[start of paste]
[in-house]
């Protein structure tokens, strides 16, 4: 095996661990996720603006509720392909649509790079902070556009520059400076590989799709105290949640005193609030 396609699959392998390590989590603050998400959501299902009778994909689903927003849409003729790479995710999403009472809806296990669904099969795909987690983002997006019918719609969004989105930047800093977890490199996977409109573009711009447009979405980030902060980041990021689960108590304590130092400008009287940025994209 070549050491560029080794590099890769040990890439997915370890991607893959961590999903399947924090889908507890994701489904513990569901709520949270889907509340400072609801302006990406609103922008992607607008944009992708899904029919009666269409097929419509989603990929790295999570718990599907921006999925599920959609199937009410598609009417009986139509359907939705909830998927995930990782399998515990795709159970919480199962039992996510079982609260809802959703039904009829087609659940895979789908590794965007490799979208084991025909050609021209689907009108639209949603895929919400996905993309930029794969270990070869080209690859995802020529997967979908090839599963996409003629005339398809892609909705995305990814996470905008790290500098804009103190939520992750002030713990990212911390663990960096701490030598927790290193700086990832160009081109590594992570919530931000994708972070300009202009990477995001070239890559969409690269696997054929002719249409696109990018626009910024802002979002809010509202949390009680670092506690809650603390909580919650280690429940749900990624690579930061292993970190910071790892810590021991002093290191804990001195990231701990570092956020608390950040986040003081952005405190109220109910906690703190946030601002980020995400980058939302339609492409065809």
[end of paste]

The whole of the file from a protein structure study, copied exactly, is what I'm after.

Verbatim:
[in-house]
């Protein structure tokens, strides 16, 4: 095996661990996720603006509720392909649509790079902070556009520059400076590989799709105290949640005193609030 396609699959392998390590989590603050998400959501299902009778994909689903927003849409003729790479995710999403009472809806296990669904099969795909987690983002997006019918719609969004989105930047800093977890490199996977409109573009711009447009979405980030902060980041990021689960108590304590130092400008009287940025994209 070549050491560029080794590099890769040990890439997915370890991607893959961590999903399947924090889908507890994701489904513990569901709520949270889907509340400072609801302006990406609103922008992607607008944009992708899904029919009666269409097929419509989603990929790295999570718990599907921006999925599920959609199937009410598609009417009986139509359907939705909830998927995930990782399998515990795709159970919480199962039992996510079982609260809802959703039904009829087609659940895979789908590794965007490799979208084991025909050609021209689907009108639209949603895929919400996905993309930029794969270990070869080209690859995802020529997967979908090839599963996409003629005339398809892609909705995305990814996470905008790290500098804009103190939520992750002030713990990212911390663990960096701490030598927790290193700086990832160009081109590594992570919530931000994708972070300009202009990477995001070239890559969409690269696997054929002719249409696109990018626009910024802002979002809010509202949390009680670092506690809650603390909580919650280690429940749900990624690579930061292993970190910071790892810590021991002093290191804990001195990231701990570092956020608390950040986040003081952005405190109220109910906690703190946030601002980020995400980058939302339609492409065809």